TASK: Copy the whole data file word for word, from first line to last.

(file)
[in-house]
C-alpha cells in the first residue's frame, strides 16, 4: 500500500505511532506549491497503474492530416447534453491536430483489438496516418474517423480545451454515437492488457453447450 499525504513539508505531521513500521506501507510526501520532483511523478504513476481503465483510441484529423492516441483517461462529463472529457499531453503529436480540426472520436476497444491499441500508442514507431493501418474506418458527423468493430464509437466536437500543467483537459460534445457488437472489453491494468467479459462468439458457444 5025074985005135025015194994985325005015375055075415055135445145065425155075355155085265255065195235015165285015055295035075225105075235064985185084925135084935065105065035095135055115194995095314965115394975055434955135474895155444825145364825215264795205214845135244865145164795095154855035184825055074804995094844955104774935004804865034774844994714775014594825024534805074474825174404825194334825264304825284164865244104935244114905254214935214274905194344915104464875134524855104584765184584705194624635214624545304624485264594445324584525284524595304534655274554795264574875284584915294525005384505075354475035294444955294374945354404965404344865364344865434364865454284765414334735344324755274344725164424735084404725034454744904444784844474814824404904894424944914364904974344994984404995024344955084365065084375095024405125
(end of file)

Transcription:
[in-house]
C-alpha cells in the first residue's frame, strides 16, 4: 500500500505511532506549491497503474492530416447534453491536430483489438496516418474517423480545451454515437492488457453447450 499525504513539508505531521513500521506501507510526501520532483511523478504513476481503465483510441484529423492516441483517461462529463472529457499531453503529436480540426472520436476497444491499441500508442514507431493501418474506418458527423468493430464509437466536437500543467483537459460534445457488437472489453491494468467479459462468439458457444 5025074985005135025015194994985325005015375055075415055135445145065425155075355155085265255065195235015165285015055295035075225105075235064985185084925135084935065105065035095135055115194995095314965115394975055434955135474895155444825145364825215264795205214845135244865145164795095154855035184825055074804995094844955104774935004804865034774844994714775014594825024534805074474825174404825194334825264304825284164865244104935244114905254214935214274905194344915104464875134524855104584765184584705194624635214624545304624485264594445324584525284524595304534655274554795264574875284584915294525005384505075354475035294444955294374945354404965404344865364344865434364865454284765414334735344324755274344725164424735084404725034454744904444784844474814824404904894424944914364904974344994984404995024344955084365065084375095024405125